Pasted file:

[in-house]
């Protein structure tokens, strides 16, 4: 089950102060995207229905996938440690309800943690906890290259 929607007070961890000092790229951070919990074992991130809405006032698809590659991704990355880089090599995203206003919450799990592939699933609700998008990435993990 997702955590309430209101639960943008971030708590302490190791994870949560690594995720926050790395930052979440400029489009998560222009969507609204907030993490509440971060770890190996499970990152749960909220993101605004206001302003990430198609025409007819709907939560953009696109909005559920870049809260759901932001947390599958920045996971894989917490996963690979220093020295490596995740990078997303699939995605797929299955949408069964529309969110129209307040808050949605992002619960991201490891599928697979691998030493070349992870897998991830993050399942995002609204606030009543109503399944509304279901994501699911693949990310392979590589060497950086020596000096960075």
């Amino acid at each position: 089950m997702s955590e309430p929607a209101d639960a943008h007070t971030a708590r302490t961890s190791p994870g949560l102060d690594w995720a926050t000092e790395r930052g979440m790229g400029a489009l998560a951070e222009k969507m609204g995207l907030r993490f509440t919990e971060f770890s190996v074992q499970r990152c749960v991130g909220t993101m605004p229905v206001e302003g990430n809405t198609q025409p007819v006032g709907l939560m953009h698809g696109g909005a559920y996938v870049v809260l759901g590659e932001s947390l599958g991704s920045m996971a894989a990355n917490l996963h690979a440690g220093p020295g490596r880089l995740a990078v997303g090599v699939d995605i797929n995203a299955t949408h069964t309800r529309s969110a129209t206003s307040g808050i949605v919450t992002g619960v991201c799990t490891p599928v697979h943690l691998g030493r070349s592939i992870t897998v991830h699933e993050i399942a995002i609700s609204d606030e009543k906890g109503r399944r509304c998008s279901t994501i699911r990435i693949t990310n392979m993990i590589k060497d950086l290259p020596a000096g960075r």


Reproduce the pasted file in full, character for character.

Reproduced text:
[in-house]
């Protein structure tokens, strides 16, 4: 089950102060995207229905996938440690309800943690906890290259 929607007070961890000092790229951070919990074992991130809405006032698809590659991704990355880089090599995203206003919450799990592939699933609700998008990435993990 997702955590309430209101639960943008971030708590302490190791994870949560690594995720926050790395930052979440400029489009998560222009969507609204907030993490509440971060770890190996499970990152749960909220993101605004206001302003990430198609025409007819709907939560953009696109909005559920870049809260759901932001947390599958920045996971894989917490996963690979220093020295490596995740990078997303699939995605797929299955949408069964529309969110129209307040808050949605992002619960991201490891599928697979691998030493070349992870897998991830993050399942995002609204606030009543109503399944509304279901994501699911693949990310392979590589060497950086020596000096960075």
């Amino acid at each position: 089950m997702s955590e309430p929607a209101d639960a943008h007070t971030a708590r302490t961890s190791p994870g949560l102060d690594w995720a926050t000092e790395r930052g979440m790229g400029a489009l998560a951070e222009k969507m609204g995207l907030r993490f509440t919990e971060f770890s190996v074992q499970r990152c749960v991130g909220t993101m605004p229905v206001e302003g990430n809405t198609q025409p007819v006032g709907l939560m953009h698809g696109g909005a559920y996938v870049v809260l759901g590659e932001s947390l599958g991704s920045m996971a894989a990355n917490l996963h690979a440690g220093p020295g490596r880089l995740a990078v997303g090599v699939d995605i797929n995203a299955t949408h069964t309800r529309s969110a129209t206003s307040g808050i949605v919450t992002g619960v991201c799990t490891p599928v697979h943690l691998g030493r070349s592939i992870t897998v991830h699933e993050i399942a995002i609700s609204d606030e009543k906890g109503r399944r509304c998008s279901t994501i699911r990435i693949t990310n392979m993990i590589k060497d950086l290259p020596a000096g960075r």